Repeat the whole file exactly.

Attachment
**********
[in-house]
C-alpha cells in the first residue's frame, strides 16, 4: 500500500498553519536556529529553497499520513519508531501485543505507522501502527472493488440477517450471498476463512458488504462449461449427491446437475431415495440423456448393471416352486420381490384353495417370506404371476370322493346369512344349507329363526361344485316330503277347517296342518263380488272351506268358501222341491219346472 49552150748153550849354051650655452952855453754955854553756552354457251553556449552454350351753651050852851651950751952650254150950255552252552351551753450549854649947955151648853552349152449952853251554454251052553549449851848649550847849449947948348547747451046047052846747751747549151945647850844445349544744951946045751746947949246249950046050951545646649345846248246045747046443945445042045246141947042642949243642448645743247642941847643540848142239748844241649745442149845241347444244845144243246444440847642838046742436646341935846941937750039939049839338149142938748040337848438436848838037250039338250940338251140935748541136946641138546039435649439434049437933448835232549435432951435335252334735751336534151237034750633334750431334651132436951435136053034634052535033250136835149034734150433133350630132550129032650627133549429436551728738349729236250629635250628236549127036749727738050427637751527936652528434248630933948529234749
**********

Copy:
[in-house]
C-alpha cells in the first residue's frame, strides 16, 4: 500500500498553519536556529529553497499520513519508531501485543505507522501502527472493488440477517450471498476463512458488504462449461449427491446437475431415495440423456448393471416352486420381490384353495417370506404371476370322493346369512344349507329363526361344485316330503277347517296342518263380488272351506268358501222341491219346472 49552150748153550849354051650655452952855453754955854553756552354457251553556449552454350351753651050852851651950751952650254150950255552252552351551753450549854649947955151648853552349152449952853251554454251052553549449851848649550847849449947948348547747451046047052846747751747549151945647850844445349544744951946045751746947949246249950046050951545646649345846248246045747046443945445042045246141947042642949243642448645743247642941847643540848142239748844241649745442149845241347444244845144243246444440847642838046742436646341935846941937750039939049839338149142938748040337848438436848838037250039338250940338251140935748541136946641138546039435649439434049437933448835232549435432951435335252334735751336534151237034750633334750431334651132436951435136053034634052535033250136835149034734150433133350630132550129032650627133549429436551728738349729236250629635250628236549127036749727738050427637751527936652528434248630933948529234749